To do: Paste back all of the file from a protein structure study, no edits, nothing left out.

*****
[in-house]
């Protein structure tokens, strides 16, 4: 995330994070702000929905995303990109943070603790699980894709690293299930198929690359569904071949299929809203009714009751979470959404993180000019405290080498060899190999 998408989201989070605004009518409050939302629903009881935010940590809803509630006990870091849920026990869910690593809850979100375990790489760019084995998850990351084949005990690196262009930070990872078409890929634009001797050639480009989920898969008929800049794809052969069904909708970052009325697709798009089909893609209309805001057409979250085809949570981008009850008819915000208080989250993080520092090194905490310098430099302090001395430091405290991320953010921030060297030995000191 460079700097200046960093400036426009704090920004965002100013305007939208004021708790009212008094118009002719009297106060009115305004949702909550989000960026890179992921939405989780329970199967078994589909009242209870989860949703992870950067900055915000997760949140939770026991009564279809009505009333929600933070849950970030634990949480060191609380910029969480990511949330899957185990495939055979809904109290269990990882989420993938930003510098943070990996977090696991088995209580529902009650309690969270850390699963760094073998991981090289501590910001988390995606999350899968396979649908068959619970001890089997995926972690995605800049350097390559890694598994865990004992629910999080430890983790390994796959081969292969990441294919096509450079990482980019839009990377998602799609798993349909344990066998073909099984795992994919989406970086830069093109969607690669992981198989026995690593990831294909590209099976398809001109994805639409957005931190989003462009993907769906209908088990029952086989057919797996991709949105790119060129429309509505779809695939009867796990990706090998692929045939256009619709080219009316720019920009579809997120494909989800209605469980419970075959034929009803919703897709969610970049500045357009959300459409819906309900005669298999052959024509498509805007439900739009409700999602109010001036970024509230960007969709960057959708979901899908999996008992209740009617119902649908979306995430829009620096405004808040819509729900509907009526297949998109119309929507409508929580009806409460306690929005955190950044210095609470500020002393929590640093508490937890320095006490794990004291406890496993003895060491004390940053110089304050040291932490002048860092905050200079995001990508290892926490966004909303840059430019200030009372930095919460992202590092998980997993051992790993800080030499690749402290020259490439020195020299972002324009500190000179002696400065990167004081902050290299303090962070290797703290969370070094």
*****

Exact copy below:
[in-house]
């Protein structure tokens, strides 16, 4: 995330994070702000929905995303990109943070603790699980894709690293299930198929690359569904071949299929809203009714009751979470959404993180000019405290080498060899190999 998408989201989070605004009518409050939302629903009881935010940590809803509630006990870091849920026990869910690593809850979100375990790489760019084995998850990351084949005990690196262009930070990872078409890929634009001797050639480009989920898969008929800049794809052969069904909708970052009325697709798009089909893609209309805001057409979250085809949570981008009850008819915000208080989250993080520092090194905490310098430099302090001395430091405290991320953010921030060297030995000191 460079700097200046960093400036426009704090920004965002100013305007939208004021708790009212008094118009002719009297106060009115305004949702909550989000960026890179992921939405989780329970199967078994589909009242209870989860949703992870950067900055915000997760949140939770026991009564279809009505009333929600933070849950970030634990949480060191609380910029969480990511949330899957185990495939055979809904109290269990990882989420993938930003510098943070990996977090696991088995209580529902009650309690969270850390699963760094073998991981090289501590910001988390995606999350899968396979649908068959619970001890089997995926972690995605800049350097390559890694598994865990004992629910999080430890983790390994796959081969292969990441294919096509450079990482980019839009990377998602799609798993349909344990066998073909099984795992994919989406970086830069093109969607690669992981198989026995690593990831294909590209099976398809001109994805639409957005931190989003462009993907769906209908088990029952086989057919797996991709949105790119060129429309509505779809695939009867796990990706090998692929045939256009619709080219009316720019920009579809997120494909989800209605469980419970075959034929009803919703897709969610970049500045357009959300459409819906309900005669298999052959024509498509805007439900739009409700999602109010001036970024509230960007969709960057959708979901899908999996008992209740009617119902649908979306995430829009620096405004808040819509729900509907009526297949998109119309929507409508929580009806409460306690929005955190950044210095609470500020002393929590640093508490937890320095006490794990004291406890496993003895060491004390940053110089304050040291932490002048860092905050200079995001990508290892926490966004909303840059430019200030009372930095919460992202590092998980997993051992790993800080030499690749402290020259490439020195020299972002324009500190000179002696400065990167004081902050290299303090962070290797703290969370070094």